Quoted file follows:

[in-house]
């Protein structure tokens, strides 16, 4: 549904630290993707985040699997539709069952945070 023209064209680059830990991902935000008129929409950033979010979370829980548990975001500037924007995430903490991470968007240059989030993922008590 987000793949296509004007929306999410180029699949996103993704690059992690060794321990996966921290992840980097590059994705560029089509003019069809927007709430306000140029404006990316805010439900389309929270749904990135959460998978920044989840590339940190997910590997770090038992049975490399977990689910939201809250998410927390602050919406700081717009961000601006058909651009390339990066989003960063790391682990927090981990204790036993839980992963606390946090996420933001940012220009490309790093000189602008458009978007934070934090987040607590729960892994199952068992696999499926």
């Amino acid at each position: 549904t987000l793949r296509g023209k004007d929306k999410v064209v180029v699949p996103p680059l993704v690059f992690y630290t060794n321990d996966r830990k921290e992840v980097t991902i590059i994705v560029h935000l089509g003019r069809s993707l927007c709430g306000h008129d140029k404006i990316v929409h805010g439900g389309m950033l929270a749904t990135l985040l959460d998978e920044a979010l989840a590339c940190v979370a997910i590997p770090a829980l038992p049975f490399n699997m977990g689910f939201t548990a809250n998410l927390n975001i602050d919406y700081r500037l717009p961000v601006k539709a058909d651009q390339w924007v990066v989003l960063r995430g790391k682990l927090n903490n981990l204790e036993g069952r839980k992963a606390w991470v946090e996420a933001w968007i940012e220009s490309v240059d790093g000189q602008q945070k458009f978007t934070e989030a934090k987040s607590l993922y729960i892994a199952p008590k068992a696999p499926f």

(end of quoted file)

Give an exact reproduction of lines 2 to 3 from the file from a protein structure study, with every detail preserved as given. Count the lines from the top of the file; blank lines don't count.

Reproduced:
């Protein structure tokens, strides 16, 4: 549904630290993707985040699997539709069952945070 023209064209680059830990991902935000008129929409950033979010979370829980548990975001500037924007995430903490991470968007240059989030993922008590 987000793949296509004007929306999410180029699949996103993704690059992690060794321990996966921290992840980097590059994705560029089509003019069809927007709430306000140029404006990316805010439900389309929270749904990135959460998978920044989840590339940190997910590997770090038992049975490399977990689910939201809250998410927390602050919406700081717009961000601006058909651009390339990066989003960063790391682990927090981990204790036993839980992963606390946090996420933001940012220009490309790093000189602008458009978007934070934090987040607590729960892994199952068992696999499926």
């Amino acid at each position: 549904t987000l793949r296509g023209k004007d929306k999410v064209v180029v699949p996103p680059l993704v690059f992690y630290t060794n321990d996966r830990k921290e992840v980097t991902i590059i994705v560029h935000l089509g003019r069809s993707l927007c709430g306000h008129d140029k404006i990316v929409h805010g439900g389309m950033l929270a749904t990135l985040l959460d998978e920044a979010l989840a590339c940190v979370a997910i590997p770090a829980l038992p049975f490399n699997m977990g689910f939201t548990a809250n998410l927390n975001i602050d919406y700081r500037l717009p961000v601006k539709a058909d651009q390339w924007v990066v989003l960063r995430g790391k682990l927090n903490n981990l204790e036993g069952r839980k992963a606390w991470v946090e996420a933001w968007i940012e220009s490309v240059d790093g000189q602008q945070k458009f978007t934070e989030a934090k987040s607590l993922y729960i892994a199952p008590k068992a696999p499926f």